Making his first regular season visit to Lambeau Field since his retirement in July, legendary Packers safety LeRoy Butler will be on hand Monday night to join the team as an honorary captain.
A four-time Pro Bowler and a first-team selection to the 1990s NFL All-Decade Team, Butler spent his entire 12-year career wearing the Packers' green and gold.
In that span, Butler played in 181 games, the fourth-most in team history behind only Bart Starr (196), Ray Nitschke (190) and Forrest Gregg (187).
Butler seemed to be a lock to break Starr's games-played record until a shoulder injury shortened his 2001 season, and ultimately his career. The injury also kept Butler from achieving another reachable milestone, retiring two interceptions shy of becoming the first NFL player to amass 40 career interceptions and 20 career sacks.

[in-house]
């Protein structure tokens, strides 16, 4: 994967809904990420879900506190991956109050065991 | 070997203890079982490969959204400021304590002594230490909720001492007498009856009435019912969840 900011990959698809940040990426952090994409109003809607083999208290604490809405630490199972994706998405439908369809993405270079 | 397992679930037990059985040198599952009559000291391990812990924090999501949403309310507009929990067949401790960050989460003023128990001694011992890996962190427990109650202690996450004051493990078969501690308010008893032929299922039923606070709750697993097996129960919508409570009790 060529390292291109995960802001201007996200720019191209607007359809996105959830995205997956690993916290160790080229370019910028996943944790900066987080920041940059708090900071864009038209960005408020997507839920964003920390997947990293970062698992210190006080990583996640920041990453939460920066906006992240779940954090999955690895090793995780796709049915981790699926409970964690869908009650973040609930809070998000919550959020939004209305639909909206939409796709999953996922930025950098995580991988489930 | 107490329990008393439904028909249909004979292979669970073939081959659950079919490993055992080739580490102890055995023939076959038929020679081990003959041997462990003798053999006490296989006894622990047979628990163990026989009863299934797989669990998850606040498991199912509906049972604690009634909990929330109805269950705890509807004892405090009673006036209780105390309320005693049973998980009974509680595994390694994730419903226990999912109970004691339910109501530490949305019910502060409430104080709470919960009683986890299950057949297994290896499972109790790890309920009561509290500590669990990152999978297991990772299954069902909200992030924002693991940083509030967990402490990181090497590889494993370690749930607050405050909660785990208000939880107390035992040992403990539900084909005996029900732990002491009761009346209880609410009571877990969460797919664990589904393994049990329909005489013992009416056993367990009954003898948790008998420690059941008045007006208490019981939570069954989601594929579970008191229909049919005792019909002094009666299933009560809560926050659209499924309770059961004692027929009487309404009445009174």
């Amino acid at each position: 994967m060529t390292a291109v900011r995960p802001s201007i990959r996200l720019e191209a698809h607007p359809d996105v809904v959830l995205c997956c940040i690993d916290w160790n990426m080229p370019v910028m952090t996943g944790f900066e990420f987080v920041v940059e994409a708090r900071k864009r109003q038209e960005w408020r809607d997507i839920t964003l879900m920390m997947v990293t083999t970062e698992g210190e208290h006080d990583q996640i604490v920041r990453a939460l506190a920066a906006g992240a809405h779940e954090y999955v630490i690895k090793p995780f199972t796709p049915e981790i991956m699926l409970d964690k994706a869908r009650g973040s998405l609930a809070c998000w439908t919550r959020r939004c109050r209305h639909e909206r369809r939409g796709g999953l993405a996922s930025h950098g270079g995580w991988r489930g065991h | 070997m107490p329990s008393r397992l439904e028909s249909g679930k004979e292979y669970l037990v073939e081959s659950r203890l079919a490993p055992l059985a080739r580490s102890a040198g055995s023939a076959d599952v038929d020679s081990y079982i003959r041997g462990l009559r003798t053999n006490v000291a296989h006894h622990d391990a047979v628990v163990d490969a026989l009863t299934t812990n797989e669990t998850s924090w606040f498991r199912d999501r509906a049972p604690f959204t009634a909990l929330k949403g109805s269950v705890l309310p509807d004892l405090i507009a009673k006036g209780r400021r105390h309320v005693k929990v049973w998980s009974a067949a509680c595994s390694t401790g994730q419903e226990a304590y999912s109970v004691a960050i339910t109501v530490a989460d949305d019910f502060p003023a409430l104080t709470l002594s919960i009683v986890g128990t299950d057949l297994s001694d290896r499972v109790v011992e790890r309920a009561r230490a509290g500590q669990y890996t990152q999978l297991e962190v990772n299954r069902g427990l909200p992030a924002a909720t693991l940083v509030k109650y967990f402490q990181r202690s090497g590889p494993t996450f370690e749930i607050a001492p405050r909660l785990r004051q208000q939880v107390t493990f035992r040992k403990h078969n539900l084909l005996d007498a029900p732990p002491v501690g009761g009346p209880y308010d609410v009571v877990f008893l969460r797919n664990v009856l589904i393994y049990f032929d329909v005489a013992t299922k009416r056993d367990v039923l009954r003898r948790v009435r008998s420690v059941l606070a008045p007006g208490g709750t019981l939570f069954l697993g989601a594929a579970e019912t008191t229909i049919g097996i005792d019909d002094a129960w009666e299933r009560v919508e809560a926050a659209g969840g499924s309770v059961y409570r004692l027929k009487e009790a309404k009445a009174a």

Often forgotten is that it was Butler, a defensive player, who originated the 'Lambeau Leap,' the practice of capping off a touchdown score by jumping into the awaiting arms of Packers fans lining the rails at Lambeau Field.
Butler invented the move spontaneously in 1993, after returning a fumble for a touchdown. It was a move that typified his love for the fans that supported him.
At his retirement announcement July 18, Butler's fans were at the forefront of his mind.
"Coming out at Lambeau Field, shaking hands with the people in the end zone, that was awesome to me," Butler said. "That means more to me than anything, that people were actually waiting for me to come out of that tunnel and shake their hand before (a game) . . .
"That's what it's all about, because we're the only, rare team where the people own us, so it's my duty to do whatever I can. That's the one thing I'll really miss is the fans."
Butler attended the Packers' preseason contest against the Cleveland Browns, August 26.